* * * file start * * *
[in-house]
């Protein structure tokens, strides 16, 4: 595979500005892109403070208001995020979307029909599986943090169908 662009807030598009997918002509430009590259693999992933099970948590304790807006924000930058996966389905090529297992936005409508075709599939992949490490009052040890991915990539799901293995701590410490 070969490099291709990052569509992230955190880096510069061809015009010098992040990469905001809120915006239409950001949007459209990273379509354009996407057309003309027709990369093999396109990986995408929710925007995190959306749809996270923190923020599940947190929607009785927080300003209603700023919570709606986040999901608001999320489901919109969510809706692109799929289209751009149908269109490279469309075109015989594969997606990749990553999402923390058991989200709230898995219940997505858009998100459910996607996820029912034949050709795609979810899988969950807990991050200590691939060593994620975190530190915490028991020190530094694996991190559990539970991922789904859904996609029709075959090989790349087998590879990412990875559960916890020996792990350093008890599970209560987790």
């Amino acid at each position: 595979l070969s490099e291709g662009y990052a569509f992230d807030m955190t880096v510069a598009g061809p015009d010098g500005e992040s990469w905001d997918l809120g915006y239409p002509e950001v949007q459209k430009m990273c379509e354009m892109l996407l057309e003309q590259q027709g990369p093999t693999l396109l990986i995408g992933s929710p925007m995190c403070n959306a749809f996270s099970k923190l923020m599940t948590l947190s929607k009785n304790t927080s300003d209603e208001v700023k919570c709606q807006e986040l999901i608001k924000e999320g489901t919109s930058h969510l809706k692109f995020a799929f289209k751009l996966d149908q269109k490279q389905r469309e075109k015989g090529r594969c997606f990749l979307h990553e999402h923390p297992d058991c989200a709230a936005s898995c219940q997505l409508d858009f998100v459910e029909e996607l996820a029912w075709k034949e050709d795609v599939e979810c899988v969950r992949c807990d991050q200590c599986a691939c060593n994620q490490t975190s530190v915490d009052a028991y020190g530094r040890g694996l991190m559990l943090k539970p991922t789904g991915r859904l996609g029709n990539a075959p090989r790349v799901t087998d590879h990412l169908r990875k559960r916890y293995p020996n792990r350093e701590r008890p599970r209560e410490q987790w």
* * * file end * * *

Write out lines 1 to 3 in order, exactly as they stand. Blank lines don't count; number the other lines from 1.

[in-house]
């Protein structure tokens, strides 16, 4: 595979500005892109403070208001995020979307029909599986943090169908 662009807030598009997918002509430009590259693999992933099970948590304790807006924000930058996966389905090529297992936005409508075709599939992949490490009052040890991915990539799901293995701590410490 070969490099291709990052569509992230955190880096510069061809015009010098992040990469905001809120915006239409950001949007459209990273379509354009996407057309003309027709990369093999396109990986995408929710925007995190959306749809996270923190923020599940947190929607009785927080300003209603700023919570709606986040999901608001999320489901919109969510809706692109799929289209751009149908269109490279469309075109015989594969997606990749990553999402923390058991989200709230898995219940997505858009998100459910996607996820029912034949050709795609979810899988969950807990991050200590691939060593994620975190530190915490028991020190530094694996991190559990539970991922789904859904996609029709075959090989790349087998590879990412990875559960916890020996792990350093008890599970209560987790």
């Amino acid at each position: 595979l070969s490099e291709g662009y990052a569509f992230d807030m955190t880096v510069a598009g061809p015009d010098g500005e992040s990469w905001d997918l809120g915006y239409p002509e950001v949007q459209k430009m990273c379509e354009m892109l996407l057309e003309q590259q027709g990369p093999t693999l396109l990986i995408g992933s929710p925007m995190c403070n959306a749809f996270s099970k923190l923020m599940t948590l947190s929607k009785n304790t927080s300003d209603e208001v700023k919570c709606q807006e986040l999901i608001k924000e999320g489901t919109s930058h969510l809706k692109f995020a799929f289209k751009l996966d149908q269109k490279q389905r469309e075109k015989g090529r594969c997606f990749l979307h990553e999402h923390p297992d058991c989200a709230a936005s898995c219940q997505l409508d858009f998100v459910e029909e996607l996820a029912w075709k034949e050709d795609v599939e979810c899988v969950r992949c807990d991050q200590c599986a691939c060593n994620q490490t975190s530190v915490d009052a028991y020190g530094r040890g694996l991190m559990l943090k539970p991922t789904g991915r859904l996609g029709n990539a075959p090989r790349v799901t087998d590879h990412l169908r990875k559960r916890y293995p020996n792990r350093e701590r008890p599970r209560e410490q987790w």